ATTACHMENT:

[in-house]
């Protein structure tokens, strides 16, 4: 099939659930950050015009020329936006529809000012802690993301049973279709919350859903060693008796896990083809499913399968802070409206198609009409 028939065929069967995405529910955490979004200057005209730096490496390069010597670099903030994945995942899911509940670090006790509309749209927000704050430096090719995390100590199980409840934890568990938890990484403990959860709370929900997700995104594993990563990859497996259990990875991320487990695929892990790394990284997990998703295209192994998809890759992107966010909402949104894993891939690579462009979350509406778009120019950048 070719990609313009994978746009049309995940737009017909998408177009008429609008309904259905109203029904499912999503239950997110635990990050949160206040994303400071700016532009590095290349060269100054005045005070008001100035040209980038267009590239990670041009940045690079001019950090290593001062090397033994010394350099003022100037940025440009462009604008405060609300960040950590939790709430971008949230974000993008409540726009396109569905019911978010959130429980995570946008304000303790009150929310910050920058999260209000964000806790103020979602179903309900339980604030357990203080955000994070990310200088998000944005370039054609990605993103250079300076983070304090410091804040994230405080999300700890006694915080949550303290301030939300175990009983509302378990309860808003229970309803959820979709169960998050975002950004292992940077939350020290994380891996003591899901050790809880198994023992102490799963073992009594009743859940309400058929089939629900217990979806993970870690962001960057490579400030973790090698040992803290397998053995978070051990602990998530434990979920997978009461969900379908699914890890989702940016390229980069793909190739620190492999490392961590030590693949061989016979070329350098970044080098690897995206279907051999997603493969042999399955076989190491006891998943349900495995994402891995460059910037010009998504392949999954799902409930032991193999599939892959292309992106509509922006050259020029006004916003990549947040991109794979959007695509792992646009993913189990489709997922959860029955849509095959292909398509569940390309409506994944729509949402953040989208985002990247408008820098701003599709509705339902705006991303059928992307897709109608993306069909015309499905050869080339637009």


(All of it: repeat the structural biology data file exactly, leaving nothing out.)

[in-house]
């Protein structure tokens, strides 16, 4: 099939659930950050015009020329936006529809000012802690993301049973279709919350859903060693008796896990083809499913399968802070409206198609009409 028939065929069967995405529910955490979004200057005209730096490496390069010597670099903030994945995942899911509940670090006790509309749209927000704050430096090719995390100590199980409840934890568990938890990484403990959860709370929900997700995104594993990563990859497996259990990875991320487990695929892990790394990284997990998703295209192994998809890759992107966010909402949104894993891939690579462009979350509406778009120019950048 070719990609313009994978746009049309995940737009017909998408177009008429609008309904259905109203029904499912999503239950997110635990990050949160206040994303400071700016532009590095290349060269100054005045005070008001100035040209980038267009590239990670041009940045690079001019950090290593001062090397033994010394350099003022100037940025440009462009604008405060609300960040950590939790709430971008949230974000993008409540726009396109569905019911978010959130429980995570946008304000303790009150929310910050920058999260209000964000806790103020979602179903309900339980604030357990203080955000994070990310200088998000944005370039054609990605993103250079300076983070304090410091804040994230405080999300700890006694915080949550303290301030939300175990009983509302378990309860808003229970309803959820979709169960998050975002950004292992940077939350020290994380891996003591899901050790809880198994023992102490799963073992009594009743859940309400058929089939629900217990979806993970870690962001960057490579400030973790090698040992803290397998053995978070051990602990998530434990979920997978009461969900379908699914890890989702940016390229980069793909190739620190492999490392961590030590693949061989016979070329350098970044080098690897995206279907051999997603493969042999399955076989190491006891998943349900495995994402891995460059910037010009998504392949999954799902409930032991193999599939892959292309992106509509922006050259020029006004916003990549947040991109794979959007695509792992646009993913189990489709997922959860029955849509095959292909398509569940390309409506994944729509949402953040989208985002990247408008820098701003599709509705339902705006991303059928992307897709109608993306069909015309499905050869080339637009």